Alles Vergängliche ist nur ein Gleichnis.
– Everything fleeting is only an allegory.
These are the words that are etched on the grave of Kurt Tucholsky, who you can read about in the previous blog post.
After visiting the village of Mariefred, the castle of Gripsholm and the grave of Tucholsky, we went to the house near Vaxholm where I’d be staying with my girlfriend and her family. Around the table, we talked about the expression and what it could mean. Everyone wanted to contribute: although this bottle of beer will soon be finished, the act of drinking beer will still remain, i.e. there are actions that we do that won’t last forever, but the action itself will always be there. Or, in fact, life is about understanding that the experiences we have are merely fleeting and the fact of sitting around the table talking about it, is an allegory of friendship, family and futility.
I brought the expression back to Paris with me where my girlfriend now must have heard me tell this story at least a dozen times. One writer friend proudly declared that he understood it: that it has to do with art! Of course it’s to do with Art, Sherlock! Everything has something to do with Art!
But of all these expressions, I have been satisfied with none. Why? Because for me they fail to see the wood for the trees: at this moment, I am not concerned with the expression in itself – the expression is transient. I am concerned with the context in which this expression has been given to me, the allegory of why this quotation suddenly becomes an important part of who I am at this given time.
For this, dear reader, you will have to learn something about me: I am a collector of expressions. I love short, sentient morsels of so-called or proven wisdom. When I was a teenager, my toilet books were Eugene Ehrlich’s ‘A Dictionary of Latin Tags and Phrases’ and the epigrams of Oscar Wilde. In the last few years, I have been writing in conjunction with a friend a series of aphorisms of our own experiences. One of my favourite, inspired by a Heidelberg-based artist, reads “Quotes are worth running away for”.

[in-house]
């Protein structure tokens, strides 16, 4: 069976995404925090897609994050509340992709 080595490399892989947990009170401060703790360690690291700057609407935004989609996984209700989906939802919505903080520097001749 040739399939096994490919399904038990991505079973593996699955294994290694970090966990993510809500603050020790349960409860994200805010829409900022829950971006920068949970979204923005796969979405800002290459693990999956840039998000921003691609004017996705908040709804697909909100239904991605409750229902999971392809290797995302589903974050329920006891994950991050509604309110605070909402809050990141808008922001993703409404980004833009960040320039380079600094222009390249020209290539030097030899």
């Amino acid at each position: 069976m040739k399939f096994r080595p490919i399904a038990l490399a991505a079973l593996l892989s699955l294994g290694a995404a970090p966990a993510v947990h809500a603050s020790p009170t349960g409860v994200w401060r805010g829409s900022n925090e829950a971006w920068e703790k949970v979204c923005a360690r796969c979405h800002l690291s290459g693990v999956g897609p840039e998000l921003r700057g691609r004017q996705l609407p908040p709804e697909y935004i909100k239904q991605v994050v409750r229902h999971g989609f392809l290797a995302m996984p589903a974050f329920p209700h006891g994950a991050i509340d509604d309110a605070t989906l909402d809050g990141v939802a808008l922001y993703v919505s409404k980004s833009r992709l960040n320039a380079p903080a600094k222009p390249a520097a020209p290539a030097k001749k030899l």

They sit with me in lonely hours; journey with me on planes, trains and buses; offer a jolt to a conversation, or inspire a friend or loved one who is going through a difficult time. They are signposts that we meet on the path we are taking and indicate warning, approbation, felicity, humour or anything else it is that we are looking for at the time of discovery.
I am looking for any roadsigns at the moment because next year I turn 30. This is truly uncharted territory. For example, another aphorism my friend and I came up with is “the difference between going to prison in your 20s and going to prison in your 30s is how much time you spend there.” That is to say, our actions carry much more weight and consequence as we get older, which is on the hand great, because it means we can achieve more meaningful and serious feats, but on the other hand, we have much further to fall, if everything goes pear-shaped.
My going to Gripsholm Slott was certainly a pilgrimage for me, but I was not expecting to make such a discovery. I was not expecting to come out of this quest with inspiration to write a three-part blog post on the whole affair, considering that I haven’t written about my breakdown in Sirmio, Lake Como, or the craic in Sandycove, Dublin. But because of six words on a grave, here I am, sharing their intensity with whoever is reading this.
There is something in this moment and this metaphor that carries with it something greater that I can only sense, something suggestive of wholesome exchanges, something that might even feel like a twitch upon the thread.
To find out where this thread began, click here for Kurt Tucholsky’s Epitaph – Part 1.